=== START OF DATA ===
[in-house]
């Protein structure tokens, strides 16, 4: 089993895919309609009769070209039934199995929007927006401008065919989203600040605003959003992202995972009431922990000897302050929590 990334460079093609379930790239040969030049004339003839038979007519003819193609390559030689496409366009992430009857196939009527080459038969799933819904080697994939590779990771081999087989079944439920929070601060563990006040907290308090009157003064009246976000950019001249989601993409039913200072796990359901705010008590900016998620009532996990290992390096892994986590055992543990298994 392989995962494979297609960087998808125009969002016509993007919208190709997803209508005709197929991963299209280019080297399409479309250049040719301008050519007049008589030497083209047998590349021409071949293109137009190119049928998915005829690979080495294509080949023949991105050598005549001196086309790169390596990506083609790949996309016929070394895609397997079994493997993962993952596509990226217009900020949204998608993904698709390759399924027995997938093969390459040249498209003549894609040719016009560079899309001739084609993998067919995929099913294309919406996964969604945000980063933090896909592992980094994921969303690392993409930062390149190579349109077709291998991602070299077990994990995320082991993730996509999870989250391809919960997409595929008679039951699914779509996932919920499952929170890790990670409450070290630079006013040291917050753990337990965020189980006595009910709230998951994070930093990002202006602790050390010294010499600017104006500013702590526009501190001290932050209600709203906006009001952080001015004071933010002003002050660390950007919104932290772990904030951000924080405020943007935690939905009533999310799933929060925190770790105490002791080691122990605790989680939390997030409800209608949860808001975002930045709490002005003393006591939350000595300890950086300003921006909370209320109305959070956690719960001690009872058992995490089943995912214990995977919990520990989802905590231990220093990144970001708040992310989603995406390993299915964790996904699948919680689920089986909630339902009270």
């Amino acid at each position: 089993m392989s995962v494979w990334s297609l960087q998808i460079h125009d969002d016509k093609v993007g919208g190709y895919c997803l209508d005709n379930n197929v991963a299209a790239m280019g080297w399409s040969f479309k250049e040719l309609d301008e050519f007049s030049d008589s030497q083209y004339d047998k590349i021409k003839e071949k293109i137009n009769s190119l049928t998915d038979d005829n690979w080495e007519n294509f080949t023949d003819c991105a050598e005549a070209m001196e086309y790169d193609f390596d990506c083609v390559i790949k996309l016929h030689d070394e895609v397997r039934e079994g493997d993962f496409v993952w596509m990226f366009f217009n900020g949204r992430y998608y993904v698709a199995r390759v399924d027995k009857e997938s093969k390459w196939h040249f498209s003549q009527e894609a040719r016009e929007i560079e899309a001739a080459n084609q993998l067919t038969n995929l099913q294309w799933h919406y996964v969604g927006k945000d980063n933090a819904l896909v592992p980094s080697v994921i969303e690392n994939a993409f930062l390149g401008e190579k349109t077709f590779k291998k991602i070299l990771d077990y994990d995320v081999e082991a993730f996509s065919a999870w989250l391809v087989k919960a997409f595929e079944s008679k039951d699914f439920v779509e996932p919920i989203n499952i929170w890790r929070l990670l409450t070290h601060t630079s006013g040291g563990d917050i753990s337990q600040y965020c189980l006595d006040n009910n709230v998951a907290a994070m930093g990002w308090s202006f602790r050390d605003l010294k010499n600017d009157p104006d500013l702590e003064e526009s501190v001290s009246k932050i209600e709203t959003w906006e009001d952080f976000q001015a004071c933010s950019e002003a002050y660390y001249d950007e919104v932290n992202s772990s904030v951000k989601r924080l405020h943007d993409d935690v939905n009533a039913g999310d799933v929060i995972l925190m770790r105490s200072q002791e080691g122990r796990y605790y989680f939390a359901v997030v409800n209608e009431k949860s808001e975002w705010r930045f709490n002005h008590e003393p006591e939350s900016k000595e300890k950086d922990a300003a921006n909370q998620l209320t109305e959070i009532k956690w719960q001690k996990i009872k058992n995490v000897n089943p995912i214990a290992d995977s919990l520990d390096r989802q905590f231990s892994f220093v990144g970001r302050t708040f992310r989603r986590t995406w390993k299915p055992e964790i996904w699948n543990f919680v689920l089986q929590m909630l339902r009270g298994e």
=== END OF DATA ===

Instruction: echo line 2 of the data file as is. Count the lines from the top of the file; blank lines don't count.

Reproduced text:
């Protein structure tokens, strides 16, 4: 089993895919309609009769070209039934199995929007927006401008065919989203600040605003959003992202995972009431922990000897302050929590 990334460079093609379930790239040969030049004339003839038979007519003819193609390559030689496409366009992430009857196939009527080459038969799933819904080697994939590779990771081999087989079944439920929070601060563990006040907290308090009157003064009246976000950019001249989601993409039913200072796990359901705010008590900016998620009532996990290992390096892994986590055992543990298994 392989995962494979297609960087998808125009969002016509993007919208190709997803209508005709197929991963299209280019080297399409479309250049040719301008050519007049008589030497083209047998590349021409071949293109137009190119049928998915005829690979080495294509080949023949991105050598005549001196086309790169390596990506083609790949996309016929070394895609397997079994493997993962993952596509990226217009900020949204998608993904698709390759399924027995997938093969390459040249498209003549894609040719016009560079899309001739084609993998067919995929099913294309919406996964969604945000980063933090896909592992980094994921969303690392993409930062390149190579349109077709291998991602070299077990994990995320082991993730996509999870989250391809919960997409595929008679039951699914779509996932919920499952929170890790990670409450070290630079006013040291917050753990337990965020189980006595009910709230998951994070930093990002202006602790050390010294010499600017104006500013702590526009501190001290932050209600709203906006009001952080001015004071933010002003002050660390950007919104932290772990904030951000924080405020943007935690939905009533999310799933929060925190770790105490002791080691122990605790989680939390997030409800209608949860808001975002930045709490002005003393006591939350000595300890950086300003921006909370209320109305959070956690719960001690009872058992995490089943995912214990995977919990520990989802905590231990220093990144970001708040992310989603995406390993299915964790996904699948919680689920089986909630339902009270």